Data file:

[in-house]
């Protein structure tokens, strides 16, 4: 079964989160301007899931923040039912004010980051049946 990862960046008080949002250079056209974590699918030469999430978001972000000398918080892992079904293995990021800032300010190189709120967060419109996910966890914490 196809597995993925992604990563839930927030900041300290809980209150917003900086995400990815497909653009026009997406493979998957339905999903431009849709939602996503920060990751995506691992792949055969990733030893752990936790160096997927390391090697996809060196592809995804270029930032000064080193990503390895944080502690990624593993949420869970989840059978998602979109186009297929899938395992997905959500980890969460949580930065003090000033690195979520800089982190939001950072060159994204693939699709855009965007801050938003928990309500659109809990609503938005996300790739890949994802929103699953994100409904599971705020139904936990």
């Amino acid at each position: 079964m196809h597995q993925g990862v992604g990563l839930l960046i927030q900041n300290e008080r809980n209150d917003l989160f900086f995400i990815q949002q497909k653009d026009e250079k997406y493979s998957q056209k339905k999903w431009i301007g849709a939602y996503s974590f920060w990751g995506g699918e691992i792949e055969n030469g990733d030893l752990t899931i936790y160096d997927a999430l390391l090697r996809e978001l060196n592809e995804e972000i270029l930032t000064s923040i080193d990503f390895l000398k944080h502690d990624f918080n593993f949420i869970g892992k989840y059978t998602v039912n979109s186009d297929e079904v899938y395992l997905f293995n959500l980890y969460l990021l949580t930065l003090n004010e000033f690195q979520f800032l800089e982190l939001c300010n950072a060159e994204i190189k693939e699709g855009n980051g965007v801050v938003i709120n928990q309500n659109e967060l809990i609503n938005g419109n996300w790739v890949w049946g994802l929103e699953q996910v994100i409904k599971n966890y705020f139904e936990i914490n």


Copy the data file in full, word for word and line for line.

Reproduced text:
[in-house]
């Protein structure tokens, strides 16, 4: 079964989160301007899931923040039912004010980051049946 990862960046008080949002250079056209974590699918030469999430978001972000000398918080892992079904293995990021800032300010190189709120967060419109996910966890914490 196809597995993925992604990563839930927030900041300290809980209150917003900086995400990815497909653009026009997406493979998957339905999903431009849709939602996503920060990751995506691992792949055969990733030893752990936790160096997927390391090697996809060196592809995804270029930032000064080193990503390895944080502690990624593993949420869970989840059978998602979109186009297929899938395992997905959500980890969460949580930065003090000033690195979520800089982190939001950072060159994204693939699709855009965007801050938003928990309500659109809990609503938005996300790739890949994802929103699953994100409904599971705020139904936990």
């Amino acid at each position: 079964m196809h597995q993925g990862v992604g990563l839930l960046i927030q900041n300290e008080r809980n209150d917003l989160f900086f995400i990815q949002q497909k653009d026009e250079k997406y493979s998957q056209k339905k999903w431009i301007g849709a939602y996503s974590f920060w990751g995506g699918e691992i792949e055969n030469g990733d030893l752990t899931i936790y160096d997927a999430l390391l090697r996809e978001l060196n592809e995804e972000i270029l930032t000064s923040i080193d990503f390895l000398k944080h502690d990624f918080n593993f949420i869970g892992k989840y059978t998602v039912n979109s186009d297929e079904v899938y395992l997905f293995n959500l980890y969460l990021l949580t930065l003090n004010e000033f690195q979520f800032l800089e982190l939001c300010n950072a060159e994204i190189k693939e699709g855009n980051g965007v801050v938003i709120n928990q309500n659109e967060l809990i609503n938005g419109n996300w790739v890949w049946g994802l929103e699953q996910v994100i409904k599971n966890y705020f139904e936990i914490n």